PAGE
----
Japan Geoscience Union Meeting 2015

Presentation information


Symbol H (Human Geosciences) » H-TT Technology & Techniques

[H-TT31] New development of environmental traceability methods

Wed. May 27, 2015 2:15 PM - 4:00 PM 304 (3F)

Convener:*Takanori Nakano(Research Institute for Humanity and Nature, Inter-University Research Institute Corporation National Institutes for the Humanities), Ichiro Tayasu(Center for Ecological Research, Kyoto University), Chair:Takanori Nakano(Research Institute for Humanity and Nature, Inter-University Research Institute Corporation National Institutes for the Humanities)

3:33 PM - 3:36 PM

[HTT31-P07] Distribution of chemical and isotopic components in the stream water of Otsuchi town, northeastern Japan

3-min talk in an oral session

*Kicheol SHIN1, Takanori NAKANO1, Seiichi MORI2, Koichi IKEDA3 (1.Research Institute for Humanity and Nature, 2.Gifu Keizai University, 3.University of Tsukuba)

Keywords:Otsuchi town, groundwater, chemical compositions, stable isotopic ratios, Sr isotope

Otsuchi town in Iwate prefecture, northeastern Japan, was totally devastated by giant tsunami on March 11, 2011. This town is mainly composed of watersheds with three rivers (Otsuchi, Kozuchi, and Unosumai rivers) flowing into the Otsuchi Bay. The coastal plain area is small, but it is rich in groundwater of good quality and has been used for daily lives and industries such as Japanese sake, Tofu, and salmon hatchery. The wise use of this groundwater is expected to play an important role toward the rehabilitation of this town. In order to get basic information regarding the recharge area and flow system of the groundwater, we collected river water samples at about 200 sites in the tributaries and main streams of the three rivers and determined their chemical compositions and isotopic ratios. The distribution of water quality component was analyzed using ARC-GIS software.
The δD and δ18O values of tributaries tend to decrease, whereas the excess-deuterium (d) value tends to increase, with the distance from the coast and/or elevation. The value of δD is expressed as 7δ18O+5, showing the small evaporation of atmospheric precipitation. Accordingly, the high d-value in inland, mountainous area seems to suggest the high input of winter snow or re-precipitation of water vapor evaporated from the watershed area. The concentration of Cl, Na, Mg, and B tends to decrease along with the hydrogen and oxygen isotope ratios, indicating the decrease of sea-salt particles toward the inland atmosphere.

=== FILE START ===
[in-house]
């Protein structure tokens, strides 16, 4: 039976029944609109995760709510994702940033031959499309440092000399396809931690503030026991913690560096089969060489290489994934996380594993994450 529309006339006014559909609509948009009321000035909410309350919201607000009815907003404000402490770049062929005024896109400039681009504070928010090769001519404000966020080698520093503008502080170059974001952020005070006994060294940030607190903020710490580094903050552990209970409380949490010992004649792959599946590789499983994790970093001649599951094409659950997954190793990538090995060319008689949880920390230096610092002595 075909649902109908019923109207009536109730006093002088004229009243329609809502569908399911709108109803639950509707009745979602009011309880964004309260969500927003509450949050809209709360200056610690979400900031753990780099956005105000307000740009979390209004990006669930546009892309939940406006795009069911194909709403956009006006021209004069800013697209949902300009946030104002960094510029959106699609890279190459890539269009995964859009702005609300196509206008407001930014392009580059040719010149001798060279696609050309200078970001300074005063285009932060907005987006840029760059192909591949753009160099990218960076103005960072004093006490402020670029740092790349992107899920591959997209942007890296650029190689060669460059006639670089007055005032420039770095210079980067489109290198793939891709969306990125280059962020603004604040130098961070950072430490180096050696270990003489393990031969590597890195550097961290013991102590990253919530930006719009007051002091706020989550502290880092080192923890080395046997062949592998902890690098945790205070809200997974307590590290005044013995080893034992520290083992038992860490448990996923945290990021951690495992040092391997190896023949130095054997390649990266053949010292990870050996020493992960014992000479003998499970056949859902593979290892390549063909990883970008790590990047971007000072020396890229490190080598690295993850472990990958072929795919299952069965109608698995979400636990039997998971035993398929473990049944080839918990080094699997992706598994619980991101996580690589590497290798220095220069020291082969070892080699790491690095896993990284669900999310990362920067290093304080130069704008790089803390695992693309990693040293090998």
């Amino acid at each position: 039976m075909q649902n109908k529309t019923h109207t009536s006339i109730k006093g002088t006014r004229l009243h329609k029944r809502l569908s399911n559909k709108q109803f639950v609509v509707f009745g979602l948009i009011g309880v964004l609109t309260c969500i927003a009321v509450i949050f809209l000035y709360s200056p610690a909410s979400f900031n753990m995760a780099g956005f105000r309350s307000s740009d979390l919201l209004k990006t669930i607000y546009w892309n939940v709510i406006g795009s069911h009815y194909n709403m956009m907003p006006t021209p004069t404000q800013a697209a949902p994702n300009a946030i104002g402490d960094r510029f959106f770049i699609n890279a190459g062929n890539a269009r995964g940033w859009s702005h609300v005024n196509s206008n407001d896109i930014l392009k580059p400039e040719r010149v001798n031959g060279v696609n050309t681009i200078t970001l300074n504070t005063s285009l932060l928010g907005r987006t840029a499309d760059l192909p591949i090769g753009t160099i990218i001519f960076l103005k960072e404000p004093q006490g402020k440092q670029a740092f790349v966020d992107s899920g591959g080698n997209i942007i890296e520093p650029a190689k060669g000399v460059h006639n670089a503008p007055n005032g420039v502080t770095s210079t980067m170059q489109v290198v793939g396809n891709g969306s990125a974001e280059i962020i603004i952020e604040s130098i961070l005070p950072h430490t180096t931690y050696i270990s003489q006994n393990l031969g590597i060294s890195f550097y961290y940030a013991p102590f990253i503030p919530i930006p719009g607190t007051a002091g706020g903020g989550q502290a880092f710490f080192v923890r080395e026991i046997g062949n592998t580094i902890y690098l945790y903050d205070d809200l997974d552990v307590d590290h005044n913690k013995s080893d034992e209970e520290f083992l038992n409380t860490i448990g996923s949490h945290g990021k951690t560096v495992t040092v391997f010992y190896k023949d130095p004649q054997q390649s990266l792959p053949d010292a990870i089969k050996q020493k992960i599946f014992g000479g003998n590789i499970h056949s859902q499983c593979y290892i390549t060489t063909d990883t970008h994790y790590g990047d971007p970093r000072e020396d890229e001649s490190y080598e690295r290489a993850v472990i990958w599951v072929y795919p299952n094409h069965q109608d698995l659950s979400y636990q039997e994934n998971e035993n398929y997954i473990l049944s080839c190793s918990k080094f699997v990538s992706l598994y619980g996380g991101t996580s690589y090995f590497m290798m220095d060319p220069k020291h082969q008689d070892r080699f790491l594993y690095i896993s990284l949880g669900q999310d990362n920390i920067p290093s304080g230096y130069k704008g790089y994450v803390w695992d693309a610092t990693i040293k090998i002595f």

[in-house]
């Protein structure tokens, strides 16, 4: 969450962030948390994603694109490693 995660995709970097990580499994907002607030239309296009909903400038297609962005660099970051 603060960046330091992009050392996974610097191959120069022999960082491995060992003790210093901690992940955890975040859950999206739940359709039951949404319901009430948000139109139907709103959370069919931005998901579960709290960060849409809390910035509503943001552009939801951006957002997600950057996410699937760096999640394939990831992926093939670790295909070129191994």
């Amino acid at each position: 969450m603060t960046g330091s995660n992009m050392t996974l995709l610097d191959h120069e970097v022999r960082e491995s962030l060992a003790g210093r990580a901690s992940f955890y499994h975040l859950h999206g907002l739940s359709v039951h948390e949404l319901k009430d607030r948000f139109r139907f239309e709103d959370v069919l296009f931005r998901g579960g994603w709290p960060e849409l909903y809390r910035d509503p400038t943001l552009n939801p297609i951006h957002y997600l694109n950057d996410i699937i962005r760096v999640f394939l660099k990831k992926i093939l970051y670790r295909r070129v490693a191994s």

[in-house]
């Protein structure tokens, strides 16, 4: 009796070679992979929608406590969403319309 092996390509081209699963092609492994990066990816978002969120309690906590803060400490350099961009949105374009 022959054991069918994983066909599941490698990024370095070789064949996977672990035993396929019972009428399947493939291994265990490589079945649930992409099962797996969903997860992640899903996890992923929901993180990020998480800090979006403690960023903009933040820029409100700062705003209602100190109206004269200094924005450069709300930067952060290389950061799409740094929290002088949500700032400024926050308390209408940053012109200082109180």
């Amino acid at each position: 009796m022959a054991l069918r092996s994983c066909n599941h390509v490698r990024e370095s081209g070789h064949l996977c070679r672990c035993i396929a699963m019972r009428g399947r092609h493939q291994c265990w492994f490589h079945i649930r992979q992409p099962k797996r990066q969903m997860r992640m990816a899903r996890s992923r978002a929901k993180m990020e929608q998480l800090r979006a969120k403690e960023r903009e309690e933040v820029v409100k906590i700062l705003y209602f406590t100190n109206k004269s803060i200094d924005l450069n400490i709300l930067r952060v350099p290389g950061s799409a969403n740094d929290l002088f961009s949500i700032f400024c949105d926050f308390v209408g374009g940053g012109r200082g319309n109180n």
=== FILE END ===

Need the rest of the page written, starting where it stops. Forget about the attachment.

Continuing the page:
The watershed geology is composed of granite of Cretaceous age and sedimentary rocks of sandstone and shale in the Paleozoic to Mesozoic age. Sedimentary rocks contain chert blocks in the vicinity of the coastal area and basaltic rocks in the inland area. The strontium isotope ratio (87Sr/86Sr) of tributary water is correspondent to the distribution of watershed rocks; it is low in granite area (0.705-0.706) and is high in chert-dominant downstream areas (0.709-0.712). The Sr/Ca ratio is also high in the granite area but is low in other areas. This correspondence of water quality and watershed geology demonstrates the major source of Sr and Ca in the water is derived from rocks through chemical weathering. However, the distribution of the concentration of Sr and other elements in the water is not correspondent to the watershed geology, indicating other processes play a role in the chemical composition of water.
Heavy metals such as lead and cadmium in the water are low, indicating a negligible role by human impacts. However, some waters contain arsenic (As) whose concentration is above 2 mgL-1. As there are many abandoned gold deposits in the area, which accompanies As-bearing sulfides, it is likely some As in the water is ascribed to sediments derived from Au deposits.
The chemical and isotopic compositions of main stream are different from those of tributaries due to the mixing of waters. This difference becomes large in the main stream at downstream sites, indicating that the water quality map is based on the river with the same watershed area. Groundwater in the coastal area can be divided into three recharging areas, which are downstream waters of Otsuchi and Kozuchi rivers and small dale waters from Mt. Shiroyama in the west. The quality of the three recharging waters is consistent with the present river water data. In particular, strontium isotope ratios can separate three types' groundwater, demonstrating the usefulness of 87Sr/86Sr as an index of recharging water.